By Swathi Gokulan (MALD, ’18)
As part of my research on civil society-led efforts towards refugee integration in Germany supported by IBGC, I traveled to Berlin to speak to several organisations, journalists and government officials. Berlin, being Europe’s tech hub, has seen a surge in tech projects since the beginning of Europe’s refugee “crisis” in 2015. Below is a profile of one such organisation that has been successful in its efforts to reach out to refugees and collaborating with actors from the public and private sector.
On a warm Saturday morning in July, I found myself in a coding class in Berlin surrounded by 15-20 teenage girls. A software engineer from Microsoft is leading the class. He speaks of the importance of coding and the gap in skilled professionals, particularly women, in the tech industry. As he speaks, a volunteer translates his English instructions to German, eliciting nods and questions from the students.
It’s the last class of a semester-long program for young women run by the ReDI School for Digital Integration, a non-profit school providing free coding and digital courses for migrants and refugees in Berlin. Started in 2015 at the peak of the refugee influx in Europe, the school aims to help newcomers integrate more easily into Berlin. It was founded by Anne jær Riechert in 2015 after her conversation with an Iraqi software developer in a refugee camp in Berlin. The ReDI School founds its roots in the recognition of the potential and talent that refugees brought with them along with the largely vacant spots in the German tech industry.
In addition to several three month-long digital programs, students at ReDI are introduced to a strong network of tech professionals, mentors and alumni. Edlira Kasaj, who heads the Digital Women Program at the ReDI school tells me that co-creation is one of the guiding principles of the school. “By organizing networking and mentoring events along with providing a co-working space for alumni, tech professionals and students, the school brings together people from different backgrounds to come up with innovative solutions to complex problems”, Kasaj says.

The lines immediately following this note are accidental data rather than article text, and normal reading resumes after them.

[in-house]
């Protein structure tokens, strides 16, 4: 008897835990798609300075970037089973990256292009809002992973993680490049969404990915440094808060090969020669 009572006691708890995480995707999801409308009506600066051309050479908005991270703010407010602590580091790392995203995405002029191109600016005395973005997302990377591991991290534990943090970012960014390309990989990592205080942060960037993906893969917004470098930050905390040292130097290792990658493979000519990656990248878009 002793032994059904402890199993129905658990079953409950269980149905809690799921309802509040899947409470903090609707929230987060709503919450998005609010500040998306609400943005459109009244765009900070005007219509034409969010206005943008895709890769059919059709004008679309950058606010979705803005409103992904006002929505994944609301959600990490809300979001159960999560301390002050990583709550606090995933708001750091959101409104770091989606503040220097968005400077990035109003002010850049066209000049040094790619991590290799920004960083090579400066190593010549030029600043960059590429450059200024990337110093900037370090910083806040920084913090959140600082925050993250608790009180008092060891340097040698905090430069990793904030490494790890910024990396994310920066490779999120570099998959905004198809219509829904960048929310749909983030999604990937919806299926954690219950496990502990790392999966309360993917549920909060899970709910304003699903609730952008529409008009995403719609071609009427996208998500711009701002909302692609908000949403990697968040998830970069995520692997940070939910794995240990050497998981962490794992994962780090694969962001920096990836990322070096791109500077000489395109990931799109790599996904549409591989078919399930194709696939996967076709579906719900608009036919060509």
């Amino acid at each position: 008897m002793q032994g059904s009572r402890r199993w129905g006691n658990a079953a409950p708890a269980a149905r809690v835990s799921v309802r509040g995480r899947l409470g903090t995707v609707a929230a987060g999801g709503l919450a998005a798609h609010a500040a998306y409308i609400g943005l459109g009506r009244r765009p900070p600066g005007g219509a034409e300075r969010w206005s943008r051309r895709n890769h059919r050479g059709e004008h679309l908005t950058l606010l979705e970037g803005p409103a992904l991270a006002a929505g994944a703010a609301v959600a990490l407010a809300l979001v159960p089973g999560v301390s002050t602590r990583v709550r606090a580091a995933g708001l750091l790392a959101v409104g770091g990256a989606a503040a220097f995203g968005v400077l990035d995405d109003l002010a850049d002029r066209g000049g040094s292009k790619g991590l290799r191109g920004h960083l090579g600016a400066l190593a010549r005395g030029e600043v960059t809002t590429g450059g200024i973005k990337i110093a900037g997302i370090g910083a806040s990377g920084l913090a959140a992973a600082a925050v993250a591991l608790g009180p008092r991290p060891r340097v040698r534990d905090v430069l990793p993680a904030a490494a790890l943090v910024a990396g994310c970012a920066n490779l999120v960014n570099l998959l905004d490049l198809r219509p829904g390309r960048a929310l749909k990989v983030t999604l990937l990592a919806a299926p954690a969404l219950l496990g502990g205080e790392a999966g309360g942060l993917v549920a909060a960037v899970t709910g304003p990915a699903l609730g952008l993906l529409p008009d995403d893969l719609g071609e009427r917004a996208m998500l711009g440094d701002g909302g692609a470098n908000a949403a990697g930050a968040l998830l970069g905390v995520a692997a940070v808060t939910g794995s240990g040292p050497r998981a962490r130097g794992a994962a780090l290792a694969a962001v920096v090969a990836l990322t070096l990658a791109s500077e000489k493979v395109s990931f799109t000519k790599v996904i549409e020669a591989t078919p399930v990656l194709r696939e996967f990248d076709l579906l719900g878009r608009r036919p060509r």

The ReDI school’s model is also one that keeps innovating: The recently-launched Digital Women Program being an excellent example. While the school received a lot of positive feedback and support for its regular coding programs, the team at ReDI found that they were hardly any women in these programs. “To be truly inclusive, we needed to reach out to everyone and not leave women behind,” says Kasaj. After a lot of research involving interviews with refugee families and feedback discussions, the team came up with three findings. The regular classes ran from 7 to 9 in the evenings. For many women, this wasn’t a suitable time to be away from home either because they had responsibilities at home or they weren’t comfortable being out so late. Secondly, they found that many women who wanted to attend these classes couldn’t because they had children to look after. Thirdly, they found that the level of know-how among women was much lower compared to the men: many of them didn’t speak English, and had less access to digital resources than their male counterparts.
With this understanding, the Digital Women program was launched. With classes running on Saturday mornings with on-site childcare facilities, more women were encouraged to sign up. The medium of instruction was German, which newcomers were already learning as part of the resettlement process in Berlin. Further, the ReDI team decided to offer courses appealing to different levels of digital literacy including basic computer skills, coding, cyber security and e-commerce classes.
A majority of the ReDI students are from Syria. While a considerable number are from Iraq and Afghanistan, there are very few students from sub-Saharan Africa. The team at ReDI are constantly working on the diversity of the cohorts by reaching out to more communities. Many of the graduates of the ReDI School have gone on to pursue internships and jobs with tech companies. Much of the school’s support has come from the private sector in Germany. In addition to receiving financial support from companies like Microsoft, Cisco and Klöckner & Co, they have also entered into a number of corporate partnerships. The teachers who volunteer at the school are mostly from startups and tech companies and the number of volunteers have only been increasing. IT companies have been open to sponsoring events and having students over for site visits. I’m told that the ideal goal for financial stability is to be accredited by the German employment agencies so as to be official providers of vocational training for migrants. However, given the bureaucracy involved, this remains a distance goal.
Despite these funding challenges, the ReDI school has been successful in its mission and reach owing to its strong volunteer community. They are now expanding to Munich upon being invited by the local government there. Through the school’s role as a springboard for migrants and refugees to either go on to find jobs, study further or launch their own start-up, it has clearly established a model for integration through technology.